Internet access: Digital gender gap widening
Fewer women have access to the World-wide web than men, especially in sub-Saharan Africa, according to a report released by the International Telecommunications Union (ITU).
The report; Measuring Digital Development: Facts and Figures 2019, estimates that over half the total global female population is still not using the Internet. The data shows that women’s Internet use is falling behind at only 48 per cent, compared with 58 per cent of men.
It adds that while internet use in developed countries is close to 90 per cent, in some African countries, it is below 30 per cent, and in every region, more men than women go online except the Americas, where the ratio is about the same. The barriers to internet use amongst women are cultural, financial and educational, mostly among the poor countries.
Susan Teltscher, the head of the human capacity building division of the ITU’s telecommunication development bureau explains that the trend arises out of affordability and lack of digital skills among women and the absence of internet service in rural areas where more women are based.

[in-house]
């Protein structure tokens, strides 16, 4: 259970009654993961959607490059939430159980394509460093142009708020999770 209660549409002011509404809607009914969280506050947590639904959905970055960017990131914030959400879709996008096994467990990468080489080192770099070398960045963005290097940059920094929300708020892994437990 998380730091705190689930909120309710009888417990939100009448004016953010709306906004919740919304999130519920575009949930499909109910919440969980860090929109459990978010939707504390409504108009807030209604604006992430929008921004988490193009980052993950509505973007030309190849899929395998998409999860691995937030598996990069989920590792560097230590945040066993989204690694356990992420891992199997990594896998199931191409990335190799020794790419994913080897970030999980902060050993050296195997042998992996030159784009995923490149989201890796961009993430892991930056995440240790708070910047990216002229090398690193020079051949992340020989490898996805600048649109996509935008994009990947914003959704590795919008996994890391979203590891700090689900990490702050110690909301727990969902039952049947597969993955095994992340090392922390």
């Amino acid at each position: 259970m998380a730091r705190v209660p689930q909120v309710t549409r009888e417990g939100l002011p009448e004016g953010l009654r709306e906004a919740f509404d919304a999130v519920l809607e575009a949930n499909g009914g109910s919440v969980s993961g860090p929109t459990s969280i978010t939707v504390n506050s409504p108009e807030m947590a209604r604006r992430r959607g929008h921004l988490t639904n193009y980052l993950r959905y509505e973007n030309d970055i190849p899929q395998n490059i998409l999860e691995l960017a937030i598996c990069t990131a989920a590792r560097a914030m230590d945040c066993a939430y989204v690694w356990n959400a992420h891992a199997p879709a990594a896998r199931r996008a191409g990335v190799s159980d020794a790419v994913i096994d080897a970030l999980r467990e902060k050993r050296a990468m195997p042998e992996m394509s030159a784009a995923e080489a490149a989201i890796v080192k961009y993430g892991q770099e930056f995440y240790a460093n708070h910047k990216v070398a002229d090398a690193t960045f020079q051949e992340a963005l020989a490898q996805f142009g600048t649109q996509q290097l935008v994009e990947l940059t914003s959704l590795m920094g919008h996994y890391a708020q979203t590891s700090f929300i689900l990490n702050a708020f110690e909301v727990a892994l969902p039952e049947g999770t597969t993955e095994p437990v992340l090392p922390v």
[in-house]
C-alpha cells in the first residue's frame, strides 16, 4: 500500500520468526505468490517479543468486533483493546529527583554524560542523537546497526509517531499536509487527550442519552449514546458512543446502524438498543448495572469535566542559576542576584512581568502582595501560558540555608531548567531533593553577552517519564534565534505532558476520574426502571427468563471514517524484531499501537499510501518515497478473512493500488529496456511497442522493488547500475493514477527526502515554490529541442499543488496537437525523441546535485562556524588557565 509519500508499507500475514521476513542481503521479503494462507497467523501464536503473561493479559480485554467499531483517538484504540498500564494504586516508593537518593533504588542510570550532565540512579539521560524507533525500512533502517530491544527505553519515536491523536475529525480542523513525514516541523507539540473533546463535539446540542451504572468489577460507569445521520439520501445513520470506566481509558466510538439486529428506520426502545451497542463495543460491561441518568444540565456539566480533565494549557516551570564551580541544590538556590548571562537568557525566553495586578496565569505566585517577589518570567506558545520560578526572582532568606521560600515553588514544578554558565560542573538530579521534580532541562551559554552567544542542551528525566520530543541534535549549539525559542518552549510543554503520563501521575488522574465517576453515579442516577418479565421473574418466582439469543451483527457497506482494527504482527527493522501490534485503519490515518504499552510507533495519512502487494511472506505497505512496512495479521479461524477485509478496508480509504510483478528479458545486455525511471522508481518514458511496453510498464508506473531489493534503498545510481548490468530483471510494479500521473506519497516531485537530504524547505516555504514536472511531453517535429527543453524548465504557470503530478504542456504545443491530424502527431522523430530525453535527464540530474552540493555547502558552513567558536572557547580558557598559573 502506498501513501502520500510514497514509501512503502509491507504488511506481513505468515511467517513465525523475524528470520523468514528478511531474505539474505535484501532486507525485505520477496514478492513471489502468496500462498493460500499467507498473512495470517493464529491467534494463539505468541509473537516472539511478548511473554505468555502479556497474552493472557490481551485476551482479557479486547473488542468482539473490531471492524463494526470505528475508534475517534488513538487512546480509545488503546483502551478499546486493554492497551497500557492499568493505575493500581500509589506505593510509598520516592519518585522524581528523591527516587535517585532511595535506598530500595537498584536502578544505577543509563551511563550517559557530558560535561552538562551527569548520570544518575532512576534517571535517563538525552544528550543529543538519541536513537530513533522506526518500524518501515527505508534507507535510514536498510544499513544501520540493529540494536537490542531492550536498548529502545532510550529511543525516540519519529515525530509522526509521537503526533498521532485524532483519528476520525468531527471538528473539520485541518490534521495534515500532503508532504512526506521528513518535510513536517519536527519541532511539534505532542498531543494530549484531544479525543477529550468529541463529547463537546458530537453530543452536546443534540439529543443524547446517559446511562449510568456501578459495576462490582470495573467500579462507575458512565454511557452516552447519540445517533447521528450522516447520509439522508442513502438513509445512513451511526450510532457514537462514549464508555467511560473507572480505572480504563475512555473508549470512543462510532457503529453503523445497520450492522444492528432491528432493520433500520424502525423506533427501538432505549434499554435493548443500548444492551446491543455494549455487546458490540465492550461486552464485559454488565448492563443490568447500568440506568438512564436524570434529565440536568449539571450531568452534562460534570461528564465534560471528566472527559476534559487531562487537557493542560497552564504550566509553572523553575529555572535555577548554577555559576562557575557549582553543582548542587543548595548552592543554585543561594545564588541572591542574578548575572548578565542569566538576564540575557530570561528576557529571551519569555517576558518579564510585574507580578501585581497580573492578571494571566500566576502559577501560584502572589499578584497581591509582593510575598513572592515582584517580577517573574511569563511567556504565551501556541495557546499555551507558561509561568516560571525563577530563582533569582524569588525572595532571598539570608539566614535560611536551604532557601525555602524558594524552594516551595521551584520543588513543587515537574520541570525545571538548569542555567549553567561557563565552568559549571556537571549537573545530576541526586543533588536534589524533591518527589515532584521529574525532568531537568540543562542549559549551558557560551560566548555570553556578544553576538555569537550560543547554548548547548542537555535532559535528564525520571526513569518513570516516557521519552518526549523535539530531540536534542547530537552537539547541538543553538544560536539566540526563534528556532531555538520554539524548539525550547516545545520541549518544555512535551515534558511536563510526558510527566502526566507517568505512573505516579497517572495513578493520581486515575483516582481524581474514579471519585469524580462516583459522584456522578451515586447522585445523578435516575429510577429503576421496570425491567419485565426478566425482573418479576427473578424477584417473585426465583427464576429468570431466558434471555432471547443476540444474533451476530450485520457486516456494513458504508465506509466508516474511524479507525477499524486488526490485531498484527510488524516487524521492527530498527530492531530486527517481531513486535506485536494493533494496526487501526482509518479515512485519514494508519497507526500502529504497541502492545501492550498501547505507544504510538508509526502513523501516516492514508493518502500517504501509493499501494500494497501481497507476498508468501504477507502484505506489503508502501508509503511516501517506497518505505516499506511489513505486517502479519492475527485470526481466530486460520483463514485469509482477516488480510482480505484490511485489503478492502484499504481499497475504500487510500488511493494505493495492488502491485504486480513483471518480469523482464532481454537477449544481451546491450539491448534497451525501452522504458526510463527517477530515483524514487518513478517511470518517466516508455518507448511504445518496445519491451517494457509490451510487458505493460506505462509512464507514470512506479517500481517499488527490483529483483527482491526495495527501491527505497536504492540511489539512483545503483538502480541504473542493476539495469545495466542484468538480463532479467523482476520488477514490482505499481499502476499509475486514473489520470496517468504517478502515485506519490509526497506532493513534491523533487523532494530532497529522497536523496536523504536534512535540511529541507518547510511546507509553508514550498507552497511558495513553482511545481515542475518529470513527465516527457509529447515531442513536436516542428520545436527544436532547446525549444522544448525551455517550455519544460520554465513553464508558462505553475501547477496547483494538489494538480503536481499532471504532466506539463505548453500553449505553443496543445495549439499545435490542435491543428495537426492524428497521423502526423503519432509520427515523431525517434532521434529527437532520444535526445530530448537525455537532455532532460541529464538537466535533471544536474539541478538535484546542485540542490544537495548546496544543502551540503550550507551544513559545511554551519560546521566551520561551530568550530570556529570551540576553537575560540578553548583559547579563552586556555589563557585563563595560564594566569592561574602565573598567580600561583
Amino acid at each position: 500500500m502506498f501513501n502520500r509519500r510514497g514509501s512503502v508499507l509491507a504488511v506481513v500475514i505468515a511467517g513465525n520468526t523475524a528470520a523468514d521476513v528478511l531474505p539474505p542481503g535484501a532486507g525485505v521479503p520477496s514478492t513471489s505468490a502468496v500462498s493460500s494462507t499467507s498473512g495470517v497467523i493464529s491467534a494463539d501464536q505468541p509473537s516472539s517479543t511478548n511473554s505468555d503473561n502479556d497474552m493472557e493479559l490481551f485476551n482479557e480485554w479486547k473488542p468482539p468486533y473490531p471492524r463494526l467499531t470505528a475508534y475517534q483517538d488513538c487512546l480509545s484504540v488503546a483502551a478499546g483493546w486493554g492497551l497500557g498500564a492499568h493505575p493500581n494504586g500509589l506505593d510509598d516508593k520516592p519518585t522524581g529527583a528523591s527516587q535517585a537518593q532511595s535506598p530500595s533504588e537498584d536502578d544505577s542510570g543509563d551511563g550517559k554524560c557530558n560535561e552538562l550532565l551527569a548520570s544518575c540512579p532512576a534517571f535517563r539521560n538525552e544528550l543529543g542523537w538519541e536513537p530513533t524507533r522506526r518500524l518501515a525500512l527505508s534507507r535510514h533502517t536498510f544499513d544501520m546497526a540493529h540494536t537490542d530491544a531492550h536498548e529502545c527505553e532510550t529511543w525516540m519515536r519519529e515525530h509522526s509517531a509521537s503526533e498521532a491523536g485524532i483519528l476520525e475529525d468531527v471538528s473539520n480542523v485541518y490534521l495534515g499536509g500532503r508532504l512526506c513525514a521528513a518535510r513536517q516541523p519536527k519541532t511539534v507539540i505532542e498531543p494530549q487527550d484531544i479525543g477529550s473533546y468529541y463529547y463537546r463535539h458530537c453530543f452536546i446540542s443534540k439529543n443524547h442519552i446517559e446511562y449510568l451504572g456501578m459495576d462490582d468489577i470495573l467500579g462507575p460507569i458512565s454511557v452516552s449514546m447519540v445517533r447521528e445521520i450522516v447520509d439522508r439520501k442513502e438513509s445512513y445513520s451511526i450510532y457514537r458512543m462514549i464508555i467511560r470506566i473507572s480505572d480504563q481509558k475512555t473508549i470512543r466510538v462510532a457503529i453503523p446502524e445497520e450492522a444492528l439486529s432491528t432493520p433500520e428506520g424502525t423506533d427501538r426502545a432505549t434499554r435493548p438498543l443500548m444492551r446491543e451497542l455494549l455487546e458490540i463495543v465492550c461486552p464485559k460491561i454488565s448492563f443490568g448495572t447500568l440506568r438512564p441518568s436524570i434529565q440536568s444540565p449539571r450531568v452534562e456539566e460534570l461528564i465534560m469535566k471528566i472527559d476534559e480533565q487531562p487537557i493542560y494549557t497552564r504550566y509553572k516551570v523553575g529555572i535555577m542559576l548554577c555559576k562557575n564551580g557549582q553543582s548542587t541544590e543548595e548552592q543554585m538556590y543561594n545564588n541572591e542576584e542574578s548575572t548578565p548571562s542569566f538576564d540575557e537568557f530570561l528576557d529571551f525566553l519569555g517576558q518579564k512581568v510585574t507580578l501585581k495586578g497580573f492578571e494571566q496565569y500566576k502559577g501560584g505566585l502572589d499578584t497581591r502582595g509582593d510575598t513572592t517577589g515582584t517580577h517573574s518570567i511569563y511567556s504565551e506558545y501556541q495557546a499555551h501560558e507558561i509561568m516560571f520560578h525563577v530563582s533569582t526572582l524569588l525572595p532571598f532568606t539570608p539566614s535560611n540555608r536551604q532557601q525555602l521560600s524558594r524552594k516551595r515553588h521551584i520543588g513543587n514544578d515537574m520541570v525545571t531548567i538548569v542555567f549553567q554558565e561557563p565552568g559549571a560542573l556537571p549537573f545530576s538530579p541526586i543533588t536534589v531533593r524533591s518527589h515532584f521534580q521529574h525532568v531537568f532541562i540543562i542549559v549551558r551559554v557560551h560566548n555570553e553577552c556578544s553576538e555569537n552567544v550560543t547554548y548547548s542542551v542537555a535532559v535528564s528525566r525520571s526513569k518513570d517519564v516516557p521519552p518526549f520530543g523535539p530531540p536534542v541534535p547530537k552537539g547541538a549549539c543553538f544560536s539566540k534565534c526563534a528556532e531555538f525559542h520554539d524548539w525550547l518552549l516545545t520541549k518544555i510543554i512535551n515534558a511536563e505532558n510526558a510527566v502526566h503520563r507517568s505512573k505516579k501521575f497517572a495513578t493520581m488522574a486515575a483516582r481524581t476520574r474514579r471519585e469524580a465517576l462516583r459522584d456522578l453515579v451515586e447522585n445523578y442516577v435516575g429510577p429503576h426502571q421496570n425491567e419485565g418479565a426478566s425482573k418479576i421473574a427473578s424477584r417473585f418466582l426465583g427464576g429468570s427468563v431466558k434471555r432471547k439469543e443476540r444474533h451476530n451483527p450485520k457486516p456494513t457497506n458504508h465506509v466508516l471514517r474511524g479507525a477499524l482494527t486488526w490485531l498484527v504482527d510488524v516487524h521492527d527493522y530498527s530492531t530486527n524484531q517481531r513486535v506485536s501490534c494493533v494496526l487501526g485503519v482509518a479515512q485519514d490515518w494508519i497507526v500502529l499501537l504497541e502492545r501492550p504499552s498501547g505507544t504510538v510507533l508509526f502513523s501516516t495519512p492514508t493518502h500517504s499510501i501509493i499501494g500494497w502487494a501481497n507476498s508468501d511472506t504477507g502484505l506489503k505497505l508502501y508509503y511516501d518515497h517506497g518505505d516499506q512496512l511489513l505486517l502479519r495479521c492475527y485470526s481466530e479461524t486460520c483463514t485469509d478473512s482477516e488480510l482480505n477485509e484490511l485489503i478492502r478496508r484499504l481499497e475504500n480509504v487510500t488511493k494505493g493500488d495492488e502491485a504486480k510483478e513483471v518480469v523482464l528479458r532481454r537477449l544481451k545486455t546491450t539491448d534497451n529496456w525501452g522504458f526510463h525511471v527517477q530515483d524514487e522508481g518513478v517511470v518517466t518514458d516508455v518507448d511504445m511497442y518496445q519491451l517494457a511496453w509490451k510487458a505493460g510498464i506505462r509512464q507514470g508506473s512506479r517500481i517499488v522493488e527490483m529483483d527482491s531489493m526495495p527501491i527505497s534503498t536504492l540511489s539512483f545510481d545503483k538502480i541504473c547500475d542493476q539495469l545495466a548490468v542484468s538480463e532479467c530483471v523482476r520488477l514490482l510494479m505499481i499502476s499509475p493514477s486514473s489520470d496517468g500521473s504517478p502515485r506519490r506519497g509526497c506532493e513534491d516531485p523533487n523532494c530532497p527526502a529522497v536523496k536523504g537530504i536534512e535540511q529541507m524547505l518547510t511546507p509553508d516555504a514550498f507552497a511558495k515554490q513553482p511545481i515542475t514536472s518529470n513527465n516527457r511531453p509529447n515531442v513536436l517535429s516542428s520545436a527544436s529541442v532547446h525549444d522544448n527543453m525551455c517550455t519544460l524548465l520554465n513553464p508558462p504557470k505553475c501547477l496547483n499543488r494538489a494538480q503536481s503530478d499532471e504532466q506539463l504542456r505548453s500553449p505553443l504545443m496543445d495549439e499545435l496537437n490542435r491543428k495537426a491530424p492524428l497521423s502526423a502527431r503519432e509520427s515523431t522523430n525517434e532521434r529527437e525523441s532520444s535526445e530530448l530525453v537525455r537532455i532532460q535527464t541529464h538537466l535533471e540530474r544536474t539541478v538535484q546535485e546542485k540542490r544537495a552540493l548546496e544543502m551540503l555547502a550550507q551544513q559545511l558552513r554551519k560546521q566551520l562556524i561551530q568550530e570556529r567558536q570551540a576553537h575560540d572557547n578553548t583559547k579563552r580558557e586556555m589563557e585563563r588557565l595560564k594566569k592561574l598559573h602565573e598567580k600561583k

Doreen Bogdan-Martin, director of ITU’s telecommunication development bureau calls for targeted efforts to lower the cost of broadband and innovative policies to finance network rollout to unconnected populations.
“Even where connectivity exists, we need to be more creative in addressing critical issues like the affordability of service, cost of handsets, and lack of digital skills and literacy to enable more people – and especially women – to participate and flourish in the digital economy” says Bogdan-Martin.
On a positive note, ITU data shows that 97 per cent of the world population now lives within reach of a mobile cellular signal and 93 per cent within reach of a 3G (or higher) network.
In the Americas, the Asia-Pacific region and Europe, over 95 per cent of the population is covered by a 3G or higher mobile broadband network.
In the Arab States, the figure stands at 91 per cent, the Commonwealth of Independent States 88 per cent and Africa 79 per cent.
ITU estimates that 57 per cent of households globally will have Internet access at home by the end of 2019. However, the number of households with a computer at home is only expected to rise by about one percentage point – to 49.7 per cent – between 2018 and 2019.
Slowing growth in domestic computer ownership is accounted for by the fact that in many countries, computers are no longer needed for home Internet access, with people simply connecting over smart phones.